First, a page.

Education and Training Requirements

High School

Be sure to take classes in biology, chemistry, physics, health, mathematics, and English. Foreign language classes are also required for college entrance and helpful for future work with people from different countries. Participate in extracurricular activities and clubs as this shows collaborative spirit and determination to learn and contribute beyond school hours, which also looks good on college applications.

Postsecondary Training 

Extensive education is required to be qualified to practice as a prosthodontist. A bachelor's degree is required for admission to dental school. Bachelor's degree coursework includes biology, chemistry, physicology, physics, human anatomy, as well as core studies in mathematics, communications, sociology, and psychology. Prosthodontists must have medical and scientific knowledge coupled with the ability to communicate with and understand patients. 

All dental schools approved by the American Dental Association require applicants to pass the Dental Admissions Test, which gauges a student's prospects of success or failure in dental school. Information on tests and testing centers may be obtained by visiting https://www.ada.org/en/education-careers/dental-admission-test.

Professional training in a dental school generally requires four academic years. Many dental schools have an interdisciplinary curriculum in which the dental student studies basic science with students of medicine, pharmacy, and other health professions. Clinical training usually starts in the second year. Most schools now feature a department of community dentistry, which involves a study of communities, urban problems, and sociology, and includes treatment of patients from the community. To be licensed to practice dentistry in the United States, candidates must pass the American Dental Association's dental examinations, consisting of a written exam and a clinical exam. Upon graduation from dental school and passing of the dental exams, the doctor of dental surgery (D.D.S.) or the doctor of dental medicine (D.D.M. or D.M.D.) designation is awarded.

Dental students who want to specialize, such as in prosthodontics, should plan on postgraduate study ranging from two to five years. Dental specialists become certified by passing specialty board exams. They obtain further training as a dental intern or resident in an approved hospital. Prosthodontists must complete a residency, which can last three years, in which they receive intensive training in various areas of prosthodontics. Upon completion of the residency, prosthodontists may receive board certification from the American Board of Prosthodontics.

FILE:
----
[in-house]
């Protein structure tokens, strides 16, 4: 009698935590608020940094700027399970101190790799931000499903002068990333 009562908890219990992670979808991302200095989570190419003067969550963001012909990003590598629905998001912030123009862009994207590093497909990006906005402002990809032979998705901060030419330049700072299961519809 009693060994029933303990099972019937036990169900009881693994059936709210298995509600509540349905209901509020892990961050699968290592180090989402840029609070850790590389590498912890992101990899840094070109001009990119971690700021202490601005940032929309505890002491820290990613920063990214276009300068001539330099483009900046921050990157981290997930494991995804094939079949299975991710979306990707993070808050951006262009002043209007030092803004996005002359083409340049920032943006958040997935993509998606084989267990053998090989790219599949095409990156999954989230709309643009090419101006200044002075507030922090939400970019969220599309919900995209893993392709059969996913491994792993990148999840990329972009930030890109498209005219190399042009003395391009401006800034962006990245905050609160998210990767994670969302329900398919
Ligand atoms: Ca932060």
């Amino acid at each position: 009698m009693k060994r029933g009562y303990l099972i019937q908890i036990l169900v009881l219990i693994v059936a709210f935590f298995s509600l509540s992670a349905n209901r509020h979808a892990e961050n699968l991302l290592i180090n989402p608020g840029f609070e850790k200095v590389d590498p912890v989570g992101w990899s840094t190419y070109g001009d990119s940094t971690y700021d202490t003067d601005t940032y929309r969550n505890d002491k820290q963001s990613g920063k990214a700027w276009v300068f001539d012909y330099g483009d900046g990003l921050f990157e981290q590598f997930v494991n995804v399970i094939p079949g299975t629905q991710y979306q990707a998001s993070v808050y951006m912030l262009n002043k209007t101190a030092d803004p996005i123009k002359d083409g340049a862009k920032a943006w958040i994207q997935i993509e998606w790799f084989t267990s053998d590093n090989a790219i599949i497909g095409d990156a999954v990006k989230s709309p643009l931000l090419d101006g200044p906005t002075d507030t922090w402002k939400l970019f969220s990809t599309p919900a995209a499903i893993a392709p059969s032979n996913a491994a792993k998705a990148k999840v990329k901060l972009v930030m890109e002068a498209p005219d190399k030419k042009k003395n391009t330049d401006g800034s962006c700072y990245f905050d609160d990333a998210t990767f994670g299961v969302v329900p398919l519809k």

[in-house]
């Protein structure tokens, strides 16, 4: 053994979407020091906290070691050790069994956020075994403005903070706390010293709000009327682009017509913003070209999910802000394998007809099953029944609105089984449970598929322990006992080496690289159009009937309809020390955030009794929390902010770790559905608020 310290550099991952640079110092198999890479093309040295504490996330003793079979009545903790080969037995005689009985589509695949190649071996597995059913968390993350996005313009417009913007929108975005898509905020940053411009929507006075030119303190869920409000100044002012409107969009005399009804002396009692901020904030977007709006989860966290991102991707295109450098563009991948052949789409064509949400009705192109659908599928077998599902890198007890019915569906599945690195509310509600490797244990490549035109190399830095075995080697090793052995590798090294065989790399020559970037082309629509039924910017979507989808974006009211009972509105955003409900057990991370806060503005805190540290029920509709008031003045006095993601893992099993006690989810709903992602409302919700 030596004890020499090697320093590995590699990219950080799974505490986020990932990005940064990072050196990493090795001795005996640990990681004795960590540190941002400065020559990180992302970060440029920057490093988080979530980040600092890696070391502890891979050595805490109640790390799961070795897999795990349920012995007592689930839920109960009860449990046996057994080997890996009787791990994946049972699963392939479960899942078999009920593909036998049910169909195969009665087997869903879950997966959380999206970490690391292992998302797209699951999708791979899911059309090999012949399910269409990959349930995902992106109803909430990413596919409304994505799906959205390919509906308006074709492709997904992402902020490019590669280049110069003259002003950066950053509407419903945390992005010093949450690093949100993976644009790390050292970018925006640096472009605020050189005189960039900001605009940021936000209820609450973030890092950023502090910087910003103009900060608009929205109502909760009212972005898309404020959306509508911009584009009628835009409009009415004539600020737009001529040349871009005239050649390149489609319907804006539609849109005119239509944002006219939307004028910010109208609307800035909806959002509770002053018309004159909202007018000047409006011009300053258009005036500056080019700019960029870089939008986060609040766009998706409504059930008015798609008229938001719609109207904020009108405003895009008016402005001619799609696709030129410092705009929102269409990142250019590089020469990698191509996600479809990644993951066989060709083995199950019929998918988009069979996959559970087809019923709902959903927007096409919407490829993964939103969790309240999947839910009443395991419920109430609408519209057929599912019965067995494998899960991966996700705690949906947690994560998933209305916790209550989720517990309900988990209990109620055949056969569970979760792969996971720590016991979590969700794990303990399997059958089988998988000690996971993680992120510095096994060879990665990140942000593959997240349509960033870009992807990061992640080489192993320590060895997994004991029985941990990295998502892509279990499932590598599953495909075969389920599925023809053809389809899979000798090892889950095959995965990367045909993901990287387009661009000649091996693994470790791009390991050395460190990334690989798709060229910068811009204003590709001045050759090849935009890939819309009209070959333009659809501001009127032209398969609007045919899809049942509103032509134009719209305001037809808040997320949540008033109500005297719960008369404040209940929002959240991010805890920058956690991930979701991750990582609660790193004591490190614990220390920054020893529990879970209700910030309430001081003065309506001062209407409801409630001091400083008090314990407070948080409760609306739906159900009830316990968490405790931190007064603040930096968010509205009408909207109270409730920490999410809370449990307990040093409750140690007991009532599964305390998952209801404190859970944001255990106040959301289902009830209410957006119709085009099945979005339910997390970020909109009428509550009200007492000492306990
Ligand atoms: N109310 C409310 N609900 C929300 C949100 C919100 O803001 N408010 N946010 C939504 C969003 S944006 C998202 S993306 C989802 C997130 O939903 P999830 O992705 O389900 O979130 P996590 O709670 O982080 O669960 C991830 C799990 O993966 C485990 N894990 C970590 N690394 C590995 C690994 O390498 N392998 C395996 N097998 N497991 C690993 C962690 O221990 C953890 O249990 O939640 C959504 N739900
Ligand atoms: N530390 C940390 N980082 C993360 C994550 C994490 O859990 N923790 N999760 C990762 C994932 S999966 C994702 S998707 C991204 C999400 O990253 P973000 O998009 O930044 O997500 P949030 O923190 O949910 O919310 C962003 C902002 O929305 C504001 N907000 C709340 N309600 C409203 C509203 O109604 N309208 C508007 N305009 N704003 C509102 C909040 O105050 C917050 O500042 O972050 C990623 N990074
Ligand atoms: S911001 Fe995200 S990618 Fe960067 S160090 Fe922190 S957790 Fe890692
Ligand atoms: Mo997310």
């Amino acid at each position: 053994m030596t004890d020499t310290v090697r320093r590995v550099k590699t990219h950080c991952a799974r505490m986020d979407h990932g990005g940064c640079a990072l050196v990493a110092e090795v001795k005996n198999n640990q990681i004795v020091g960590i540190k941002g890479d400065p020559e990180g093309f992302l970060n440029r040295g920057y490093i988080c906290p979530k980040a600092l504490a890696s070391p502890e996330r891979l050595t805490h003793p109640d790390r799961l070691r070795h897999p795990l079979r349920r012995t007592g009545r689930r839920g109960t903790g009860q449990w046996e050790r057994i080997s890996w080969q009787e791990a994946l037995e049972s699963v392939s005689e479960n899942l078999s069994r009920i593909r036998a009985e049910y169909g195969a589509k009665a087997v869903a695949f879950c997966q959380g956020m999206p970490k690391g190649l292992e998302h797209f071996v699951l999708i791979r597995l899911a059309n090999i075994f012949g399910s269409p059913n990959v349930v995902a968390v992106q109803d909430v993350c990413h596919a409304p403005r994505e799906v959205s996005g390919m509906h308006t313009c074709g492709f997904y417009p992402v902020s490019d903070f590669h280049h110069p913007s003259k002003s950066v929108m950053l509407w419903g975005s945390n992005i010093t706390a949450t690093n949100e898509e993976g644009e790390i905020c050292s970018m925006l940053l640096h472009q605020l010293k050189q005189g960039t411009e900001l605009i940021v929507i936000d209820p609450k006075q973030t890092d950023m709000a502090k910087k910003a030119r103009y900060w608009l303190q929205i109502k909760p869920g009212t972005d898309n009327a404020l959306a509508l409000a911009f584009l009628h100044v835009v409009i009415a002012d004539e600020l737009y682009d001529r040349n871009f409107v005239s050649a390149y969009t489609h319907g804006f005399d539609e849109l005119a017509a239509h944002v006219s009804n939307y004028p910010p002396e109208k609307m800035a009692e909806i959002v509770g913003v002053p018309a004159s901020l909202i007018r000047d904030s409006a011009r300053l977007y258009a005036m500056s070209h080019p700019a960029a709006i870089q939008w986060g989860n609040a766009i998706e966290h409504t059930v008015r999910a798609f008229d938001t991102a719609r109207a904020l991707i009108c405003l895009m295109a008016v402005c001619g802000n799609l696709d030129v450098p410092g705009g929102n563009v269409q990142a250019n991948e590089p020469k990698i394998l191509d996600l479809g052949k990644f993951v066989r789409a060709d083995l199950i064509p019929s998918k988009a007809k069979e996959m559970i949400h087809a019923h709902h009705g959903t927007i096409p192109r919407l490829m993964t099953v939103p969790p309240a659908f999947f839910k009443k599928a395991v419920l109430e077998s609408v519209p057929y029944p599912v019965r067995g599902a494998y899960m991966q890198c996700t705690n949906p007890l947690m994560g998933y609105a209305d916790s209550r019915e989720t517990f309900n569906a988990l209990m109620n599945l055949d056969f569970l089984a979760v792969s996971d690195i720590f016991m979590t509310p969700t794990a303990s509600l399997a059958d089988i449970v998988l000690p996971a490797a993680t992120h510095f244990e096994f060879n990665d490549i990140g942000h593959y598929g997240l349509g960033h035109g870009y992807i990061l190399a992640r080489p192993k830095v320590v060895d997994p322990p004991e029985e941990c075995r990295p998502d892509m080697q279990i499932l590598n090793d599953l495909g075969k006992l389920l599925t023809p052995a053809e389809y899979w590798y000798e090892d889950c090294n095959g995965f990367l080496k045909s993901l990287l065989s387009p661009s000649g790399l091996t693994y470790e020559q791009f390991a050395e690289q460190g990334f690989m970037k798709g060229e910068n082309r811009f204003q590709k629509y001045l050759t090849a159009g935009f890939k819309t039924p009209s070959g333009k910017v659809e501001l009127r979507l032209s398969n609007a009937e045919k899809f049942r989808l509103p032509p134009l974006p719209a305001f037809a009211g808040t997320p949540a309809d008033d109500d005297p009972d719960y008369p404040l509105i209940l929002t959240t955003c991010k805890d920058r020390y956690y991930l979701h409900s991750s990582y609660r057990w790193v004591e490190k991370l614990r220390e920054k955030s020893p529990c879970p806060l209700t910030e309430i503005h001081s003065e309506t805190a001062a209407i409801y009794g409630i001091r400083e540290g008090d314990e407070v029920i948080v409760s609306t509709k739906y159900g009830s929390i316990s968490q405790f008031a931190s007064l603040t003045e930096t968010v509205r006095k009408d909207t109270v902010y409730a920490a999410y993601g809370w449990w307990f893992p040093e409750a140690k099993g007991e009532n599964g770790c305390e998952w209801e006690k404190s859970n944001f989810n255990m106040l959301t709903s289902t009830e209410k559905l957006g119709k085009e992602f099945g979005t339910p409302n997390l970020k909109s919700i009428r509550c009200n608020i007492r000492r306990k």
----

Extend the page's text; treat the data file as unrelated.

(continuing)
Other Education or Training 

Prosthodontists must continue their education throughout their careers because there are always innovations and changes in the profession. They stay current by reading professional magazines and journals and taking classes and participating in webinars offered by professional associations such as the American Board of Prosthodontics, American College of Prosthodontists, and the American Dental Association. 

Certification, Licensing, and Special Requirements

Certification or Licensing

Prosthodontists and dentists must be licensed to practice in the United States. Licensing requirements vary depending on the state but most require that a candidate has a degree from a dental school accredited by the American Dental Association's Commission on Dental Accreditation and that they pass written and practical dental examinations. Dentists licensed in one state are required to take another exam to practice in another state. Dentists who intend to practice in a specialty area must be licensed in that specialty, which requires completion of a post-dental school residency and, in some instances, the passing of a special state exam.

Experience, Skills, and Personality Traits

Extensive education and training is required to practice as a prosthodontist. Most prosthodontists have eight to ten years of education coupled with hands-on training in a residency in prosthodontics before starting to practice. The work requires a combination of skills and knowledge. Prosthodontists must be up to date on current techniques, tools, materials, and technologies used in prosthodontics. They must have deep knowledge of dental defects and disorders, as well as injuries, diseases, and deformities, and know how to diagnose and treat patients. They know how to work with various chemical substances and processes. Also essential in this job is the desire to care for patients and help reduce and eliminate their pain. Strong interpersonal skills are needed to listen carefully to patients and to describe and discuss with them treatment options and recommendations. People who do best in this type of work are able to think logically and critically, identify and solve complex problems, take time to speak with and understand patients, and share information with others in clear, effective ways.